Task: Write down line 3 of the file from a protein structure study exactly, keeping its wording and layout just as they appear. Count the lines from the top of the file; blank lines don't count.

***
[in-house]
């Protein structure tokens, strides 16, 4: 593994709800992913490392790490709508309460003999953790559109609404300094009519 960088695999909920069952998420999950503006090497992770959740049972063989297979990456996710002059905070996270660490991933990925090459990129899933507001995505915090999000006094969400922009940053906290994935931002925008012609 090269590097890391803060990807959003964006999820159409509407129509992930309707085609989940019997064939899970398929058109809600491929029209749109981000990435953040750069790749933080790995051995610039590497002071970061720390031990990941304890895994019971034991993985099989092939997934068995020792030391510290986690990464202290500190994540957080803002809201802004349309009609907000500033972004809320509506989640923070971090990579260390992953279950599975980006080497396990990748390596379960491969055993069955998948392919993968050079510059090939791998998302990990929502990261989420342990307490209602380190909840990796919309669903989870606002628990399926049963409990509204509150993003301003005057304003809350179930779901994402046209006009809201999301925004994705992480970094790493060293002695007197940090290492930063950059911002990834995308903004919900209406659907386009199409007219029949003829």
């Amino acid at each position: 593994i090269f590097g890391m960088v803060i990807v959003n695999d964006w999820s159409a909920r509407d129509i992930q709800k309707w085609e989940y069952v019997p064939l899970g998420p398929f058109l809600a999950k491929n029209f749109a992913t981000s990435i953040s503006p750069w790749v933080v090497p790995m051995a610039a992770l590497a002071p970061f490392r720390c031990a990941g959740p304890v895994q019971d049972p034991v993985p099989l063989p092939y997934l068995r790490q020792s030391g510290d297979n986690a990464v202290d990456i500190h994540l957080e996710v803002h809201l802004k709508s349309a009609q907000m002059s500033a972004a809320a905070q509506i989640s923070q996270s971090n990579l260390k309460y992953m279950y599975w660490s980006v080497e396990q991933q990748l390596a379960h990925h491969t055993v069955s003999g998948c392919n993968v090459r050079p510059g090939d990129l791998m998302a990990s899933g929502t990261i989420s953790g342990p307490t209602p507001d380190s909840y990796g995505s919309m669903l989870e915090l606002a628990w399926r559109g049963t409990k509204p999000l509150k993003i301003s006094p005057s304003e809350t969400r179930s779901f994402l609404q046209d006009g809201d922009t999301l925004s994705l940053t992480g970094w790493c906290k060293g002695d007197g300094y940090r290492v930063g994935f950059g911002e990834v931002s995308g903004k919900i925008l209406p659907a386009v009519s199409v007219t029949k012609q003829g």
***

């Amino acid at each position: 593994i090269f590097g890391m960088v803060i990807v959003n695999d964006w999820s159409a909920r509407d129509i992930q709800k309707w085609e989940y069952v019997p064939l899970g998420p398929f058109l809600a999950k491929n029209f749109a992913t981000s990435i953040s503006p750069w790749v933080v090497p790995m051995a610039a992770l590497a002071p970061f490392r720390c031990a990941g959740p304890v895994q019971d049972p034991v993985p099989l063989p092939y997934l068995r790490q020792s030391g510290d297979n986690a990464v202290d990456i500190h994540l957080e996710v803002h809201l802004k709508s349309a009609q907000m002059s500033a972004a809320a905070q509506i989640s923070q996270s971090n990579l260390k309460y992953m279950y599975w660490s980006v080497e396990q991933q990748l390596a379960h990925h491969t055993v069955s003999g998948c392919n993968v090459r050079p510059g090939d990129l791998m998302a990990s899933g929502t990261i989420s953790g342990p307490t209602p507001d380190s909840y990796g995505s919309m669903l989870e915090l606002a628990w399926r559109g049963t409990k509204p999000l509150k993003i301003s006094p005057s304003e809350t969400r179930s779901f994402l609404q046209d006009g809201d922009t999301l925004s994705l940053t992480g970094w790493c906290k060293g002695d007197g300094y940090r290492v930063g994935f950059g911002e990834v931002s995308g903004k919900i925008l209406p659907a386009v009519s199409v007219t029949k012609q003829g």